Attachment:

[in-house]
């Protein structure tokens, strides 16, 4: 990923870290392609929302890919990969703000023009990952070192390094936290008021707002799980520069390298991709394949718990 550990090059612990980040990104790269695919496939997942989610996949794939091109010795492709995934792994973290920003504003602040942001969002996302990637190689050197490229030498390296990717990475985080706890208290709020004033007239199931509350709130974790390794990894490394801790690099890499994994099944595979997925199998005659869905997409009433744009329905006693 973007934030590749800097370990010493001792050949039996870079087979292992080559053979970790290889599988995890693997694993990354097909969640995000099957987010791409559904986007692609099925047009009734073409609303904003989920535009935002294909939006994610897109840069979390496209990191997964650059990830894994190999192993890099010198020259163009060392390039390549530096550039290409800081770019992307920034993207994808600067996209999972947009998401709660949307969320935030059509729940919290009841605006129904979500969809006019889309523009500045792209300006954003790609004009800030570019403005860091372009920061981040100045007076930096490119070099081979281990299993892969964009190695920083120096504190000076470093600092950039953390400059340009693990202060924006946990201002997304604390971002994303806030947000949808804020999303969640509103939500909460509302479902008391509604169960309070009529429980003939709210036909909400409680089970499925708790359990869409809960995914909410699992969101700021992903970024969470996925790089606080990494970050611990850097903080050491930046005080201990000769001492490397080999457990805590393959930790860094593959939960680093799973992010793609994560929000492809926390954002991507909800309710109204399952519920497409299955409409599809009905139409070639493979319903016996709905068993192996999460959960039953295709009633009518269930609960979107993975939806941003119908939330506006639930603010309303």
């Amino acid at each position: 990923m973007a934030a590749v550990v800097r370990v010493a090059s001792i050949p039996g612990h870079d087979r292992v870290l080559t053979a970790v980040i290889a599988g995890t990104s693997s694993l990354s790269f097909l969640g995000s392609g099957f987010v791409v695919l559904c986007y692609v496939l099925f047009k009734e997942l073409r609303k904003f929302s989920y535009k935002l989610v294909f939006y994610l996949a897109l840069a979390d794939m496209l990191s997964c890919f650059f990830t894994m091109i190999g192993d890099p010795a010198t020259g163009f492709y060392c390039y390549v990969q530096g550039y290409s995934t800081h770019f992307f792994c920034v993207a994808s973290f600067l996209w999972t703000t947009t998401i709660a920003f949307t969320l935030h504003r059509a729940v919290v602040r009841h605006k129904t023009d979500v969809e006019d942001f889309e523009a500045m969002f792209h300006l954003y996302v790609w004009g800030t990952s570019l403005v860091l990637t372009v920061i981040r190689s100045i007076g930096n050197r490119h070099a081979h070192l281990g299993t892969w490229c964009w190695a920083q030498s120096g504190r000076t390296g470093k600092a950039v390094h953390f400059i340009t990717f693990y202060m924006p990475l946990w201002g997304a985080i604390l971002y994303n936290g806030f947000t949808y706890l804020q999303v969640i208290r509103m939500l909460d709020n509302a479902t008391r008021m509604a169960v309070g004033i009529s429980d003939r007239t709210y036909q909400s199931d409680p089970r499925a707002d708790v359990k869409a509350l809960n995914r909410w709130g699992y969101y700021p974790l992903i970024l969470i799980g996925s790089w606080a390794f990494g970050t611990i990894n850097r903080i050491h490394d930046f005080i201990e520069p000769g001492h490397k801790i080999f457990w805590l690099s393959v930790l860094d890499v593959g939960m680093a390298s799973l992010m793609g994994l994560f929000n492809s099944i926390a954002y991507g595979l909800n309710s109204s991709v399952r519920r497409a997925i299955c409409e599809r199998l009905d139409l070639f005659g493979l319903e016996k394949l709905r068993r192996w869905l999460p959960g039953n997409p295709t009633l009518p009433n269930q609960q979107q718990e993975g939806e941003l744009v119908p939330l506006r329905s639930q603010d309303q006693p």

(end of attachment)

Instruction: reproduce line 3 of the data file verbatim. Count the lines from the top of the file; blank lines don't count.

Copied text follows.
């Amino acid at each position: 990923m973007a934030a590749v550990v800097r370990v010493a090059s001792i050949p039996g612990h870079d087979r292992v870290l080559t053979a970790v980040i290889a599988g995890t990104s693997s694993l990354s790269f097909l969640g995000s392609g099957f987010v791409v695919l559904c986007y692609v496939l099925f047009k009734e997942l073409r609303k904003f929302s989920y535009k935002l989610v294909f939006y994610l996949a897109l840069a979390d794939m496209l990191s997964c890919f650059f990830t894994m091109i190999g192993d890099p010795a010198t020259g163009f492709y060392c390039y390549v990969q530096g550039y290409s995934t800081h770019f992307f792994c920034v993207a994808s973290f600067l996209w999972t703000t947009t998401i709660a920003f949307t969320l935030h504003r059509a729940v919290v602040r009841h605006k129904t023009d979500v969809e006019d942001f889309e523009a500045m969002f792209h300006l954003y996302v790609w004009g800030t990952s570019l403005v860091l990637t372009v920061i981040r190689s100045i007076g930096n050197r490119h070099a081979h070192l281990g299993t892969w490229c964009w190695a920083q030498s120096g504190r000076t390296g470093k600092a950039v390094h953390f400059i340009t990717f693990y202060m924006p990475l946990w201002g997304a985080i604390l971002y994303n936290g806030f947000t949808y706890l804020q999303v969640i208290r509103m939500l909460d709020n509302a479902t008391r008021m509604a169960v309070g004033i009529s429980d003939r007239t709210y036909q909400s199931d409680p089970r499925a707002d708790v359990k869409a509350l809960n995914r909410w709130g699992y969101y700021p974790l992903i970024l969470i799980g996925s790089w606080a390794f990494g970050t611990i990894n850097r903080i050491h490394d930046f005080i201990e520069p000769g001492h490397k801790i080999f457990w805590l690099s393959v930790l860094d890499v593959g939960m680093a390298s799973l992010m793609g994994l994560f929000n492809s099944i926390a954002y991507g595979l909800n309710s109204s991709v399952r519920r497409a997925i299955c409409e599809r199998l009905d139409l070639f005659g493979l319903e016996k394949l709905r068993r192996w869905l999460p959960g039953n997409p295709t009633l009518p009433n269930q609960q979107q718990e993975g939806e941003l744009v119908p939330l506006r329905s639930q603010d309303q006693p």